Forging a great career in governance — tips from ANZ Australia Wealth’s Head Company Secretary
Jane Bowd heads the company secretarial team at ANZ Australia Wealth, which is responsible for the governance, compliance and board/committee operations of a group of 65 entities spanning the insurance, superannuation, managed funds and financial planning industries.
Jane’s challenging portfolio includes overseeing highly regulated APRA entities, Australian Financial Services Licensees and Australian Credit Licensees, as well as an ASX participant and online trading platform. It goes without saying that it’s a highly demanding role where keeping on top of complex, ever-changing regulatory frameworks, expense management and board affairs is just the tip of the iceberg.
In this Q&A, Jane shares insights on her career and what it takes to be a successful governance professional today.
Can you give us a snapshot of your career history?
I have a law firm background. I worked at Clayton Utz in Brisbane and then Sydney for just under 10 years. I had a mix of front-end and back-end roles in that time, but towards the end of my career in corporate M&A, I got to see from a closer perspective what a company secretary role entailed, and I knew that it would be an excellent career path for me.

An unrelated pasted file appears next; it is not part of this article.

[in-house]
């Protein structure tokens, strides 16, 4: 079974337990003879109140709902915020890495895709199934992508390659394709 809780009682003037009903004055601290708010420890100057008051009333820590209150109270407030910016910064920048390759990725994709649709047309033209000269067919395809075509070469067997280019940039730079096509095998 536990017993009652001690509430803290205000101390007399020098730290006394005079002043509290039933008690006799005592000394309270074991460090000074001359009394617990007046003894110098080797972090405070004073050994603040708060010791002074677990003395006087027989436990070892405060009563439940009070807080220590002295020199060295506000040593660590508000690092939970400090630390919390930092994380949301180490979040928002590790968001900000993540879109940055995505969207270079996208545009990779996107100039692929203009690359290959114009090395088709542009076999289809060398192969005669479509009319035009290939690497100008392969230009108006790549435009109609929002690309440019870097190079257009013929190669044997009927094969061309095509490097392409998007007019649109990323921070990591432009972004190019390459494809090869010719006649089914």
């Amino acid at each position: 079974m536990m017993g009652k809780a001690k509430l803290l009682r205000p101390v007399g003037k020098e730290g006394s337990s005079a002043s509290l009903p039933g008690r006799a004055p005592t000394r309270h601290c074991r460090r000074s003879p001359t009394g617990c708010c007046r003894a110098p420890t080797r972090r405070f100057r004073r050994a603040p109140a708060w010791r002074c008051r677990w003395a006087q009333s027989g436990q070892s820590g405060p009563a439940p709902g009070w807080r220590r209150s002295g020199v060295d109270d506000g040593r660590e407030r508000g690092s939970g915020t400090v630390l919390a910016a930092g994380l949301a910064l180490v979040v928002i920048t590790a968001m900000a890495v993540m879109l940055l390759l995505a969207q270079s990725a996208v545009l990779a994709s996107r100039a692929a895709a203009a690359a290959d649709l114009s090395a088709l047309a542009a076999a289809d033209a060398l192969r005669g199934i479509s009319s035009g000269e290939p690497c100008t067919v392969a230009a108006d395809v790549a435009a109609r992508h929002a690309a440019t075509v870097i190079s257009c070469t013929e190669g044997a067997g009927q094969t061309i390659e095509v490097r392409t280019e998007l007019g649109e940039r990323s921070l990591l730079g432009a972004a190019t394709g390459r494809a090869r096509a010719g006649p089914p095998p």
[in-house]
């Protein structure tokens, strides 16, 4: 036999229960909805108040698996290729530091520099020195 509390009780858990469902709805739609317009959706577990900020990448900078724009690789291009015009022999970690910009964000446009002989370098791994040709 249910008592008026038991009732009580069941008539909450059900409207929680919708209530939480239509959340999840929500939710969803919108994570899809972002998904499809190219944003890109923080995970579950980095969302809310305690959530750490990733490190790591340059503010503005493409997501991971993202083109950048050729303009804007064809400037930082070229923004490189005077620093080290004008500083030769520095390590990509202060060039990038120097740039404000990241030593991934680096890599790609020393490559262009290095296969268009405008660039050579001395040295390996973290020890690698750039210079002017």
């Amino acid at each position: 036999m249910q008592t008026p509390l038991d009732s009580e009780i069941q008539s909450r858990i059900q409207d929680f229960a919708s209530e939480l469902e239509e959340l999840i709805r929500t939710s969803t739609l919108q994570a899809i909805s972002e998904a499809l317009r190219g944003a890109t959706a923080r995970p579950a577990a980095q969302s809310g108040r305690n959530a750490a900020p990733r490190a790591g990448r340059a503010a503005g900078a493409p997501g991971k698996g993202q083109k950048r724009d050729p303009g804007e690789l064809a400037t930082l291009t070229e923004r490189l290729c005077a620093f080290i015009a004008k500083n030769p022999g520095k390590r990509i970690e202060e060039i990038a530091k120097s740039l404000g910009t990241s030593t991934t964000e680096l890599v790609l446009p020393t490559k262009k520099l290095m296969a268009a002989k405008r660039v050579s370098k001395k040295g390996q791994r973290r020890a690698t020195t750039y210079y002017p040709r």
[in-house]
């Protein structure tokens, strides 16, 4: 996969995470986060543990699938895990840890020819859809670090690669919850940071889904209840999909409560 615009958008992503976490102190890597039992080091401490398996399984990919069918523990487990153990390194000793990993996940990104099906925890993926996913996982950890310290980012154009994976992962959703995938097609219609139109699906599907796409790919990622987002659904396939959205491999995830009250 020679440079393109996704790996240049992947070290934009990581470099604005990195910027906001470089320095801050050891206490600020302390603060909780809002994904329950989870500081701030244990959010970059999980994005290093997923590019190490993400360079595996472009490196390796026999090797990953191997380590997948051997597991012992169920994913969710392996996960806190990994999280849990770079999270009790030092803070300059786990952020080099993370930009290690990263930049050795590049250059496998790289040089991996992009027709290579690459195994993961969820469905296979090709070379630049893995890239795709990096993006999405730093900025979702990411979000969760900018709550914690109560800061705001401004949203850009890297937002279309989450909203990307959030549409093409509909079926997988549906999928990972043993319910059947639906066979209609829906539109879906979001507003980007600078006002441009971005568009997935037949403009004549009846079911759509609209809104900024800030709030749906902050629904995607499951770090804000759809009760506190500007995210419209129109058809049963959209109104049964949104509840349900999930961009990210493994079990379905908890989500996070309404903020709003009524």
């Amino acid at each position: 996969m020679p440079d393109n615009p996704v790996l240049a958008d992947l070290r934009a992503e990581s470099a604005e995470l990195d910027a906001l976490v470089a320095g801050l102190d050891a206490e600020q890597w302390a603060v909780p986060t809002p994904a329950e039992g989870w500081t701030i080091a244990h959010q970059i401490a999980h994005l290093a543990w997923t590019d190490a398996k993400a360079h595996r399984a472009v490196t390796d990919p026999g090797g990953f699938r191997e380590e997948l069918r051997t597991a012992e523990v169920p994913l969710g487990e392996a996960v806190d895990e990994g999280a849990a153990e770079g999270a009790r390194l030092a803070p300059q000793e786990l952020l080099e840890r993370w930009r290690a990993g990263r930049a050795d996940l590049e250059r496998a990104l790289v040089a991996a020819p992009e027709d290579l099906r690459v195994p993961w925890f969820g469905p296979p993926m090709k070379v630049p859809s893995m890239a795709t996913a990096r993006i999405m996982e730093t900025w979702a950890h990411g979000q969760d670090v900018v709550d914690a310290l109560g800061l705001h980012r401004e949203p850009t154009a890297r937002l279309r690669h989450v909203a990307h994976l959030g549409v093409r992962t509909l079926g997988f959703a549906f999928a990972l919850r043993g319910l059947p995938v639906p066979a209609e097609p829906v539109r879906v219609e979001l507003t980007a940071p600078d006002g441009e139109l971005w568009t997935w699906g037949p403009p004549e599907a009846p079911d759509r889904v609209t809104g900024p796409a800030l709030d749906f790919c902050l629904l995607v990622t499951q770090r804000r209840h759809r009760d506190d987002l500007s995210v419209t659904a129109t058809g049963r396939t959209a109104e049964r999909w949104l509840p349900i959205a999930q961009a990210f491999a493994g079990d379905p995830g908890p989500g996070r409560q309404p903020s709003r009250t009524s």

How did you transition into a company secretary role?
Given it was such a step away from being a private practice lawyer, I actively planned my transition to becoming a company secretary. In my view, the Governance Institute’s Graduate Diploma of Applied Corporate Governance was instrumental to that transition. It was a pre-requisite for most of the blue chip co sec roles I had seen, and from my own hiring experience as the Head of Secretariat, it is something that I also require from candidates I have employed over the past five years.
Part of my plan included securing secondments to financial services companies while still working at Clayton Utz. It was on secondment that I saw co secs operating first-hand, and in complex, highly regulated environments. Watching them in action assured me that I had the right skills and aptitude for such a role, and that I would get diversity of work and be challenged enough to keep me motivated and interested in my work.
What’s the secret to becoming a successful governance professional?